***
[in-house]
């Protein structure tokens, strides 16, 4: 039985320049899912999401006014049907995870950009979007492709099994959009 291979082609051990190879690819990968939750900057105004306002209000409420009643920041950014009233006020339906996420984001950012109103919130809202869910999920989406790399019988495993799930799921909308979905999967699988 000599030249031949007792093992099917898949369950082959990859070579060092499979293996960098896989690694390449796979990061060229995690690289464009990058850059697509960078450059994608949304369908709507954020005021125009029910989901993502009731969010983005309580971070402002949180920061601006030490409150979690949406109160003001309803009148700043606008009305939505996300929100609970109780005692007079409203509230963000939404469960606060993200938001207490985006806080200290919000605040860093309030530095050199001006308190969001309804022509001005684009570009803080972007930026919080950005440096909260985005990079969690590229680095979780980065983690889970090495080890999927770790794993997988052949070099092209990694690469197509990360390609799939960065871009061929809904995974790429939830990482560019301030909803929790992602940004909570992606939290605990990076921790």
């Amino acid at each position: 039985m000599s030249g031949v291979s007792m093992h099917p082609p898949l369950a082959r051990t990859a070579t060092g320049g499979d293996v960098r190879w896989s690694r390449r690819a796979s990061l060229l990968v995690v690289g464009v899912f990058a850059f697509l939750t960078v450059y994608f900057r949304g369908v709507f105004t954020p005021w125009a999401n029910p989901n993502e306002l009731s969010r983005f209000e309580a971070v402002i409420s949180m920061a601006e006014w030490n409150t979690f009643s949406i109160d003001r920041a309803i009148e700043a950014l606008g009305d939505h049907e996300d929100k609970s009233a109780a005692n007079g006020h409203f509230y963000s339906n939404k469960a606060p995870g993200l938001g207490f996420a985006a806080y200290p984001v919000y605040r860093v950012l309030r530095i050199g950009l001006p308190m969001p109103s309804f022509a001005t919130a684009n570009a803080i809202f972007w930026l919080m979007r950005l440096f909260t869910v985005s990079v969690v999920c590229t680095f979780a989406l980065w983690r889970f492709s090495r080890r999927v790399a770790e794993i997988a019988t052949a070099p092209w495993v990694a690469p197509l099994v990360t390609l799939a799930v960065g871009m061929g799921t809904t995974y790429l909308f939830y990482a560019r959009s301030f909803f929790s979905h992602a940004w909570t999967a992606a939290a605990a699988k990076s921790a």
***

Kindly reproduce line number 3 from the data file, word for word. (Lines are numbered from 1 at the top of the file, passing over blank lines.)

């Amino acid at each position: 039985m000599s030249g031949v291979s007792m093992h099917p082609p898949l369950a082959r051990t990859a070579t060092g320049g499979d293996v960098r190879w896989s690694r390449r690819a796979s990061l060229l990968v995690v690289g464009v899912f990058a850059f697509l939750t960078v450059y994608f900057r949304g369908v709507f105004t954020p005021w125009a999401n029910p989901n993502e306002l009731s969010r983005f209000e309580a971070v402002i409420s949180m920061a601006e006014w030490n409150t979690f009643s949406i109160d003001r920041a309803i009148e700043a950014l606008g009305d939505h049907e996300d929100k609970s009233a109780a005692n007079g006020h409203f509230y963000s339906n939404k469960a606060p995870g993200l938001g207490f996420a985006a806080y200290p984001v919000y605040r860093v950012l309030r530095i050199g950009l001006p308190m969001p109103s309804f022509a001005t919130a684009n570009a803080i809202f972007w930026l919080m979007r950005l440096f909260t869910v985005s990079v969690v999920c590229t680095f979780a989406l980065w983690r889970f492709s090495r080890r999927v790399a770790e794993i997988a019988t052949a070099p092209w495993v990694a690469p197509l099994v990360t390609l799939a799930v960065g871009m061929g799921t809904t995974y790429l909308f939830y990482a560019r959009s301030f909803f929790s979905h992602a940004w909570t999967a992606a939290a605990a699988k990076s921790a």